Elementary students in the Abilene Independent School District are taught by elementary music specialists, many of whom are trained in the Kodály methodology. This approach to music education includes a sequential organization of concepts and skills to be developed through hearing, singing, deriving, writing, reading and creating music. The Kodály method of music education, further explained below, is used in schools around the world.
Students in AISD elementary music classes build a repertoire of songs, rhymes, singing games and dances from a variety of cultures. Goals of the music curriculum include understanding musical concepts and achieving mastery of musical skills. Students perform, analyze and listen to great art music. They create, improvise and compose original compositions.
In addition to classroom instruction, several enrichment opportunities are provided. Third-, fourth- and fifth-grade students in AISD experience music outside the classroom by attending performances of the Abilene Philharmonic. Fourth-grade students attend the Abilene Ballet Theatre performance of The Nutcracker each November. AISD is also a strong supporter of the Young Audiences program, sponsoring professional performances for all grade levels in each of the elementary schools.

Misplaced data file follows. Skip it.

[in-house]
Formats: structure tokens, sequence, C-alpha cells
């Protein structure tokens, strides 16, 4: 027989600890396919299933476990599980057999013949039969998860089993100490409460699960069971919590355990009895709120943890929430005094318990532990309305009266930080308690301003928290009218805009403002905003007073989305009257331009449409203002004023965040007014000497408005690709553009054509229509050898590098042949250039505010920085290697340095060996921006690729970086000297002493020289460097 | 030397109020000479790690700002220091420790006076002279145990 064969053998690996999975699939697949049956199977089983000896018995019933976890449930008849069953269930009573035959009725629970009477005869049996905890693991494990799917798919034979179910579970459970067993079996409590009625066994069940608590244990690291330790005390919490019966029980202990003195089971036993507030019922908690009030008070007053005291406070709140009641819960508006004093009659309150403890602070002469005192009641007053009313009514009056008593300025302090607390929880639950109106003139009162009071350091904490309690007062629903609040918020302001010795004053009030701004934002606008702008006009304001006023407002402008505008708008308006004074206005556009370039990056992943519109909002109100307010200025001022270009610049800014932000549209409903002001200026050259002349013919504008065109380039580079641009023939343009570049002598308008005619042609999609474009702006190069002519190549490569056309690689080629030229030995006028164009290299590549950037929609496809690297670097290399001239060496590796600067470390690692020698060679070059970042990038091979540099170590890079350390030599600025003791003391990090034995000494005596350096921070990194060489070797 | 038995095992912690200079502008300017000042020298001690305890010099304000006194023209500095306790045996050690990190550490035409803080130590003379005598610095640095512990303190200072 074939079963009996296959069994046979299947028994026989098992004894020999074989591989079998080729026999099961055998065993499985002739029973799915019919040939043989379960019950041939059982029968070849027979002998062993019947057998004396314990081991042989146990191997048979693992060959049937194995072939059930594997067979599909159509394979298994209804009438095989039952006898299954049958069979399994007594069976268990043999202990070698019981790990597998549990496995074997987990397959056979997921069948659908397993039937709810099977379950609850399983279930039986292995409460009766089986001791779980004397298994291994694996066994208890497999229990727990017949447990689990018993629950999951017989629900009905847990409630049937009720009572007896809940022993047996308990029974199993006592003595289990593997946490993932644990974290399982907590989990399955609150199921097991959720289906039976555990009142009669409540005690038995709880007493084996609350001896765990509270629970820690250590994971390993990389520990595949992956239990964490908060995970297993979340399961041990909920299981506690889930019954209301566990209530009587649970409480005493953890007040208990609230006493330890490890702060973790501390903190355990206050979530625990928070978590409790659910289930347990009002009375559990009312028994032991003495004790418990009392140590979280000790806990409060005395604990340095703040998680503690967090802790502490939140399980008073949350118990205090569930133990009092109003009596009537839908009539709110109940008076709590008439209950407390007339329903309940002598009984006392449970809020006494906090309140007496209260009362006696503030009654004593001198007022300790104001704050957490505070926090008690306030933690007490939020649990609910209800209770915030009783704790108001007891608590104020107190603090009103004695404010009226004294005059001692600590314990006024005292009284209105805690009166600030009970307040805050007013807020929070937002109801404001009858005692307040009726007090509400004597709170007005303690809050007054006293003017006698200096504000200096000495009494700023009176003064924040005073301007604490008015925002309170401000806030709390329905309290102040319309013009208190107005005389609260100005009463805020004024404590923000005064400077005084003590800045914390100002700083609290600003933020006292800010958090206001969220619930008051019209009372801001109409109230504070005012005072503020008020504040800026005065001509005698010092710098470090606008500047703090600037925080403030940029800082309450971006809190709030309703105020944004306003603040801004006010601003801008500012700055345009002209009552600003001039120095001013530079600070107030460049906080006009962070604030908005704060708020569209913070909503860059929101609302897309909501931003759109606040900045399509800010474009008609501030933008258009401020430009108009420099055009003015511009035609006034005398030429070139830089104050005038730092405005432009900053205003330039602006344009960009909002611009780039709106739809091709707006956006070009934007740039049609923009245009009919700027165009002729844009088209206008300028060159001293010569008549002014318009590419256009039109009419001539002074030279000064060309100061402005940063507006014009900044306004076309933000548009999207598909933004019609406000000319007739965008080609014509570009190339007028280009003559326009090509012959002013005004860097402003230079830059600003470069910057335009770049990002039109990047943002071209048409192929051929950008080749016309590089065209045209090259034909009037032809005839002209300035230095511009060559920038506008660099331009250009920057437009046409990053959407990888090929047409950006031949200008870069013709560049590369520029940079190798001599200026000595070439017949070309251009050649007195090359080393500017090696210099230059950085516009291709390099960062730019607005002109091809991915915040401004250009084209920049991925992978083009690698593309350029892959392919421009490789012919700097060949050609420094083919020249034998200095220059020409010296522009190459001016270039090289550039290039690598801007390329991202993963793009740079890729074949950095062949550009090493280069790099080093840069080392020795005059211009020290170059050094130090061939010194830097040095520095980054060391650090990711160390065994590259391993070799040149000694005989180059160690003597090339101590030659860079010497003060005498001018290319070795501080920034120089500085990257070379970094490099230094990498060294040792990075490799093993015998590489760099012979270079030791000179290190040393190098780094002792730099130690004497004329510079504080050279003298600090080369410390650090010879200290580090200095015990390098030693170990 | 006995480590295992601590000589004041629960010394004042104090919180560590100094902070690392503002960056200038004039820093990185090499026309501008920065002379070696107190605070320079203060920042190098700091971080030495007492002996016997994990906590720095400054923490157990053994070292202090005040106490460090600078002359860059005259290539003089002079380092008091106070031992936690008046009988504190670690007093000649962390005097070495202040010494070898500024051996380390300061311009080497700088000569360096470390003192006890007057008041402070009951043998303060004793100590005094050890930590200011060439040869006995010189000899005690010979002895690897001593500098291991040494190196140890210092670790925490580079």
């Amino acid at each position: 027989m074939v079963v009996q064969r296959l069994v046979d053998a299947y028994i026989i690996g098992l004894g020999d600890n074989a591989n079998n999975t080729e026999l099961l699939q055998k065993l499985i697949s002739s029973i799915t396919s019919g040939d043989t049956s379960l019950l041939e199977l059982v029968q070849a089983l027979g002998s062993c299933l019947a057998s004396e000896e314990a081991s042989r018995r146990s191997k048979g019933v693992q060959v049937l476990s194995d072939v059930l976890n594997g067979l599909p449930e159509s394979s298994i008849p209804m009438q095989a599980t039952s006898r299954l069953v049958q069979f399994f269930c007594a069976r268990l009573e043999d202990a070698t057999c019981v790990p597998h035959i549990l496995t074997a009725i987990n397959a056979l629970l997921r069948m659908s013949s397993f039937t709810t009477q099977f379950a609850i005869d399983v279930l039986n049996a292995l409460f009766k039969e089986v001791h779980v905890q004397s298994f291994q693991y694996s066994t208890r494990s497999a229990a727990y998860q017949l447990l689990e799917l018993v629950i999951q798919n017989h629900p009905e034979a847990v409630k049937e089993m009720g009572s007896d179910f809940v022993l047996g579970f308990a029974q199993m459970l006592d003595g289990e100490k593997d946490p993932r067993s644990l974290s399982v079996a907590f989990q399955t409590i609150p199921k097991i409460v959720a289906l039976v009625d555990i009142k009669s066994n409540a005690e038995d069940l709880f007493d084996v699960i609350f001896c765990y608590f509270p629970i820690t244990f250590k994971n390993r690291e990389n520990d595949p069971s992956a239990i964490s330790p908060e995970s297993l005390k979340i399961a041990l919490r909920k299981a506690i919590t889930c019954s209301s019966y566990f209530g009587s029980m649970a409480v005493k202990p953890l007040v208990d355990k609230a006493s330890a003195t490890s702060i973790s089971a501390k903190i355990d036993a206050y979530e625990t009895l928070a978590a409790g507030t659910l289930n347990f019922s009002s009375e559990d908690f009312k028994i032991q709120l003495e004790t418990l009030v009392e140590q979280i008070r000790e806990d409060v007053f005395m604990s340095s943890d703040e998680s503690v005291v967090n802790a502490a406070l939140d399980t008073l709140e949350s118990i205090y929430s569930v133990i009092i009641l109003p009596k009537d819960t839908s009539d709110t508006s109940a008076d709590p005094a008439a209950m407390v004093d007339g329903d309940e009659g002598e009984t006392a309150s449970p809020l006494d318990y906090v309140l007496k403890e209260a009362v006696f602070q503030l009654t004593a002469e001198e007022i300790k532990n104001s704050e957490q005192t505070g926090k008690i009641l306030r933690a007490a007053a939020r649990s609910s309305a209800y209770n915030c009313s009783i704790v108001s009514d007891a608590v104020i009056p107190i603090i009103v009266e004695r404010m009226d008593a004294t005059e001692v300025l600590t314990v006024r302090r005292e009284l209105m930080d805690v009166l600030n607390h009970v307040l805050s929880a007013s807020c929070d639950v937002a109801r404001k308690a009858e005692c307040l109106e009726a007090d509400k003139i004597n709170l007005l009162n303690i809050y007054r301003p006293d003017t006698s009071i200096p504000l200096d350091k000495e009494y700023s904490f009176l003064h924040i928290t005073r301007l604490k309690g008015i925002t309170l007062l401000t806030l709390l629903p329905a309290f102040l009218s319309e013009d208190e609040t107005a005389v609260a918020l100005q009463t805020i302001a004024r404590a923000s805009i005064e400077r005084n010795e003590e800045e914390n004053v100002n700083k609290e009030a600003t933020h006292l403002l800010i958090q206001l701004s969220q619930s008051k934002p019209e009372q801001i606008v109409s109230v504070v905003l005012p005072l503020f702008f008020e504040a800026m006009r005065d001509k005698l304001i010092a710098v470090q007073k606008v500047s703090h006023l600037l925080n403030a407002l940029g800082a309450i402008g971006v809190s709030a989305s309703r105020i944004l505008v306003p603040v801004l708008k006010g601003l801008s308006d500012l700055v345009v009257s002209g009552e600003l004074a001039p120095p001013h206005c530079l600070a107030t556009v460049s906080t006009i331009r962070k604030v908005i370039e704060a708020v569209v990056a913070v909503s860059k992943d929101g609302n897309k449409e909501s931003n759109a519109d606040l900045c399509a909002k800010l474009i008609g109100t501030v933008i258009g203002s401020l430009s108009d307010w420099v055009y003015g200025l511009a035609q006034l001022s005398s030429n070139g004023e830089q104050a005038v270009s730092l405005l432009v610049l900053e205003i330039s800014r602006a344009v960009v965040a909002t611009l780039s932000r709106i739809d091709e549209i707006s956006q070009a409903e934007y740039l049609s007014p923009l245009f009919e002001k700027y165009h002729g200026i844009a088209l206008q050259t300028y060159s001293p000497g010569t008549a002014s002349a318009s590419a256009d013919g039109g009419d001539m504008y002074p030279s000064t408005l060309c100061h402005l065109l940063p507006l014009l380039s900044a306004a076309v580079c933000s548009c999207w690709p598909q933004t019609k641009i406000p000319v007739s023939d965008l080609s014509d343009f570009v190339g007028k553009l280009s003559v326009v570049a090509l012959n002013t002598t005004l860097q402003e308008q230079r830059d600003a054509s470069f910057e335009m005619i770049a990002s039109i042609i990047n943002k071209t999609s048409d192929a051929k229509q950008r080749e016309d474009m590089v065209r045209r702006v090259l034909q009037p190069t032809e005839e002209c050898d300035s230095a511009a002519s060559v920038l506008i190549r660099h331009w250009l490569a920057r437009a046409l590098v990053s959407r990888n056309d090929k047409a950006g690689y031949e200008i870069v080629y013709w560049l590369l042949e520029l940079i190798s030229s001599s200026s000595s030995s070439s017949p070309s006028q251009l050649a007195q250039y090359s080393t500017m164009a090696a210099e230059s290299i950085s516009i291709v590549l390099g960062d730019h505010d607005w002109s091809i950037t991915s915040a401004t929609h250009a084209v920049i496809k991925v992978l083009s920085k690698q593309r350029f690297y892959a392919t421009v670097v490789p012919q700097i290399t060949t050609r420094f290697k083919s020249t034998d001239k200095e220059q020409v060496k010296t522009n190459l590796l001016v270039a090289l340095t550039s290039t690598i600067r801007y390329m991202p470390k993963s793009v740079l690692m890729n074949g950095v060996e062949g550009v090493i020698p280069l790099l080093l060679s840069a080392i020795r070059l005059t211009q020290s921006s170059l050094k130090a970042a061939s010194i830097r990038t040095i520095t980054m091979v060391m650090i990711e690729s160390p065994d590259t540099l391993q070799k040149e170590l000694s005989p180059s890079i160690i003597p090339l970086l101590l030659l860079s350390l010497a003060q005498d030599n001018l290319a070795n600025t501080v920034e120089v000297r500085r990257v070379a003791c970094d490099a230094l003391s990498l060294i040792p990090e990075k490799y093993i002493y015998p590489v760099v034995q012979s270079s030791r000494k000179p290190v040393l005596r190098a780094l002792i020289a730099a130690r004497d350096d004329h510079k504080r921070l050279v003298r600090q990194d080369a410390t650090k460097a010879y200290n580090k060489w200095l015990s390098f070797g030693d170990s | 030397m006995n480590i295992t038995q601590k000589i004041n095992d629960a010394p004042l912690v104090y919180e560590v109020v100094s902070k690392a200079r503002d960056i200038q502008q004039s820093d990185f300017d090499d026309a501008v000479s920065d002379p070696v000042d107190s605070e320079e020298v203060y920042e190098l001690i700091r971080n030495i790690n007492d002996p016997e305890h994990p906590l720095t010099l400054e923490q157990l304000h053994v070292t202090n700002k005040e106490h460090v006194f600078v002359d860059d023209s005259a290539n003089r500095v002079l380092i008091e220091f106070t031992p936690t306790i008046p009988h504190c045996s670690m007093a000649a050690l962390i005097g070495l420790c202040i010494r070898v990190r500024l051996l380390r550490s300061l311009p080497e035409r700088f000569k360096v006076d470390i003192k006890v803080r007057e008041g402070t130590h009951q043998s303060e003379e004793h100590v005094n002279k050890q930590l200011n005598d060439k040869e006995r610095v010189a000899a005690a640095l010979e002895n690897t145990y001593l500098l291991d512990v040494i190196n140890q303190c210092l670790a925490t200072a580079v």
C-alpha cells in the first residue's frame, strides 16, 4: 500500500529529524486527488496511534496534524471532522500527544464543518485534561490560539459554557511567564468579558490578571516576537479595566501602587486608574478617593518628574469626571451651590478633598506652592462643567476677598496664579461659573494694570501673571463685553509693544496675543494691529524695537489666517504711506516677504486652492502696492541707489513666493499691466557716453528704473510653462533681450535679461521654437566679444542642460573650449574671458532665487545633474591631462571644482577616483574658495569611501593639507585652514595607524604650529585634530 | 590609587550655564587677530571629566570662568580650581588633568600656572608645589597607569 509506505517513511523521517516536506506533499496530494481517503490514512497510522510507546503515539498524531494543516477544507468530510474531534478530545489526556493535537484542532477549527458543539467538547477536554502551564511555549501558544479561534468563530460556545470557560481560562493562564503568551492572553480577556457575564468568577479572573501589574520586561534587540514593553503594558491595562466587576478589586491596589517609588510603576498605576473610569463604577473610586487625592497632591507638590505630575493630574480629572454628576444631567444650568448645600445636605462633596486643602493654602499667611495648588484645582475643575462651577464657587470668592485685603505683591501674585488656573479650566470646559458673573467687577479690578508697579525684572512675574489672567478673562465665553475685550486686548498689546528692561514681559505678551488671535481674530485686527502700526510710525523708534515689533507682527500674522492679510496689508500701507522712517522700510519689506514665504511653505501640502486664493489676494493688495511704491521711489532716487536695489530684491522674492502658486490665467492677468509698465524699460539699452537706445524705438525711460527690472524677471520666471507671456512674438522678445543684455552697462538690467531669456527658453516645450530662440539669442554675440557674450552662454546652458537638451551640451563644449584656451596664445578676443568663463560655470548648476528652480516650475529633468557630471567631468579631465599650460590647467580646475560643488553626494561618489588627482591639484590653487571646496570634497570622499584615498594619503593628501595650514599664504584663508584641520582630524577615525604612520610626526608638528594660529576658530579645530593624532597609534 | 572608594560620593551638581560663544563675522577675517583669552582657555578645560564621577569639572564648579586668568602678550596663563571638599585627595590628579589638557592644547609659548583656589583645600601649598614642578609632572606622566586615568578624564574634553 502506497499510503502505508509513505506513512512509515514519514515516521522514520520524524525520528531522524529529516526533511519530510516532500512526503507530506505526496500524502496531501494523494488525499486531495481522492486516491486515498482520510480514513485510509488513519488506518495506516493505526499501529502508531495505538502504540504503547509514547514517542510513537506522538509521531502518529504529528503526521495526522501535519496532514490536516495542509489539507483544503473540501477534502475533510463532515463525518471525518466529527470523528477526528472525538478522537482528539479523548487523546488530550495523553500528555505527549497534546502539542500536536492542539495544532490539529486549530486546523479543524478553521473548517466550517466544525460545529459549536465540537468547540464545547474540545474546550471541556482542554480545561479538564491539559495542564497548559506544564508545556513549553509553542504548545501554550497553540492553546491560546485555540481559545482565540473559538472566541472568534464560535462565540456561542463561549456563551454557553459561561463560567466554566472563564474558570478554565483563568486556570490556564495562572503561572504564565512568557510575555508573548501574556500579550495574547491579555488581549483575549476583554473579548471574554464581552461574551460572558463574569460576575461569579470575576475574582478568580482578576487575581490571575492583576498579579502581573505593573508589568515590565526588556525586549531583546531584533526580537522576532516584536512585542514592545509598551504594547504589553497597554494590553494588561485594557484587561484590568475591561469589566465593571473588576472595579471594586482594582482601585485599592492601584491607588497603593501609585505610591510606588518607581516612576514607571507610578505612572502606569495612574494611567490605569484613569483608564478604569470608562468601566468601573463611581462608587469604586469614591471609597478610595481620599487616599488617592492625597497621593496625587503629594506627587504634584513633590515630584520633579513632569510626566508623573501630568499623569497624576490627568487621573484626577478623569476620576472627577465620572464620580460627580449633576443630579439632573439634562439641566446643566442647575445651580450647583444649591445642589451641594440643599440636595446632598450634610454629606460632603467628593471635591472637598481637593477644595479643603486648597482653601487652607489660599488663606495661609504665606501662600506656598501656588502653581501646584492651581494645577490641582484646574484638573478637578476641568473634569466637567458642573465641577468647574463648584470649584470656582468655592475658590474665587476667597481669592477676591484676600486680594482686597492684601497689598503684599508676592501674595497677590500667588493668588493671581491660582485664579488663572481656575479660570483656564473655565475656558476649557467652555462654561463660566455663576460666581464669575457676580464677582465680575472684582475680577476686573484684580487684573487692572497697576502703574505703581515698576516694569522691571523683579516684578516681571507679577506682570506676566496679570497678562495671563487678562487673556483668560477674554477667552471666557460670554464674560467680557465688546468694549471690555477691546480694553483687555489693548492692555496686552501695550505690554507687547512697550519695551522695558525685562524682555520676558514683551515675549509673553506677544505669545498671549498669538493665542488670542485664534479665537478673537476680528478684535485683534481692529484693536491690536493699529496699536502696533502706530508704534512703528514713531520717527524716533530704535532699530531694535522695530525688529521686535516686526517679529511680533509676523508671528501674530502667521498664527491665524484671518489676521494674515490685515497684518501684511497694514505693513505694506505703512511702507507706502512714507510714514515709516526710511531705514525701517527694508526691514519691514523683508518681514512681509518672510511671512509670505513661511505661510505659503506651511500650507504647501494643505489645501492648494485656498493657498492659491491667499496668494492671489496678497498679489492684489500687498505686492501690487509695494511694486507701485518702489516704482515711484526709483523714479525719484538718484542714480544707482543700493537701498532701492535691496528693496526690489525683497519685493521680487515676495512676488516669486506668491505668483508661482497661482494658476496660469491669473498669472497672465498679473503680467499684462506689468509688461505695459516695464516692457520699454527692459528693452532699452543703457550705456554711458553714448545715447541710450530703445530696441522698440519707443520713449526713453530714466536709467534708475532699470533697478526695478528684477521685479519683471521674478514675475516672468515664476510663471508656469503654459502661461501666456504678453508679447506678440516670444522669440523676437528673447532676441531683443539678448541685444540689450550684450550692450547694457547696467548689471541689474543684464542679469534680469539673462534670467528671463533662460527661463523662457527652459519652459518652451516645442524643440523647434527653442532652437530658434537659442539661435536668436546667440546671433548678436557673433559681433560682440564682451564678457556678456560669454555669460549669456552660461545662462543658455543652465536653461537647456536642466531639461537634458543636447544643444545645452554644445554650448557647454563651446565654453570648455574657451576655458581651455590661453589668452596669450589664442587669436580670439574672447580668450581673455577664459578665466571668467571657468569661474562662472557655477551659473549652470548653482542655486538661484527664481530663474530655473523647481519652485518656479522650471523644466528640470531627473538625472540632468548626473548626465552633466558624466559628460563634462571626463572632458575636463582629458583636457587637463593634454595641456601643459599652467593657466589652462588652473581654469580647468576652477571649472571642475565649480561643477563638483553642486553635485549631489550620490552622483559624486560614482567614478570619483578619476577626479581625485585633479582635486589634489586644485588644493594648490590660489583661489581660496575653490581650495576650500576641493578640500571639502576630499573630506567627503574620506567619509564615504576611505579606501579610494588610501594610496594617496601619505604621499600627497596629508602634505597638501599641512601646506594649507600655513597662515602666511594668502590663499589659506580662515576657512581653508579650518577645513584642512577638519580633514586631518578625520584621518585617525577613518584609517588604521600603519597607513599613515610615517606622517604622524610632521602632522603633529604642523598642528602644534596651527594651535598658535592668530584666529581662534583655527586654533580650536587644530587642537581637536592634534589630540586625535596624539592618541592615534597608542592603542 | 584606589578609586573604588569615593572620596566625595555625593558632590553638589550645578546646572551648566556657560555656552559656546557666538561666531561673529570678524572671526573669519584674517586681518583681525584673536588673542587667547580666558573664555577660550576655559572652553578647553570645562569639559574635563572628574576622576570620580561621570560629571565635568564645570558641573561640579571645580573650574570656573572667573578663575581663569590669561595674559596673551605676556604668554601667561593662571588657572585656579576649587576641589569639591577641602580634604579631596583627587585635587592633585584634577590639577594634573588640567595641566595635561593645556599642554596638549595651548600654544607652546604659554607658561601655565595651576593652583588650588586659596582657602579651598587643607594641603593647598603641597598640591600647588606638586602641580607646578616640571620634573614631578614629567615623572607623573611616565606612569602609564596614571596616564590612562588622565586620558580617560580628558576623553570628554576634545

The Kodály approach to music education is based on the educational philosophy of the Hungarian composer and music educator, Zoltán Kodály. The sequencing of concepts is structured to follow child-developmental patterns, beginning with the simplest two- and three-note tunes and simple rhythms of early childhood and adding to them only as the child’s readiness is demonstrated. Musical skills develop during singing and in the performance of singing games connected with movement.
The principle objectives of the Kodály approach are:
To develop the innate musicality of each and every child
To lead children to become musically literate in the fullest sense of the term
To make children independent music makers
To develop a love and appreciation for folk songs and music of the master composers
“Teach music and singing at school in such a way that it is not a torture, but a joy for the pupil; instill a thirst for finer music in him, a thirst which will last for a lifetime…Often a single experience will open the young soul to music for a whole lifetime. This experience cannot be left to chance; it is the duty of the school to provide it.” (Zoltán Kodály)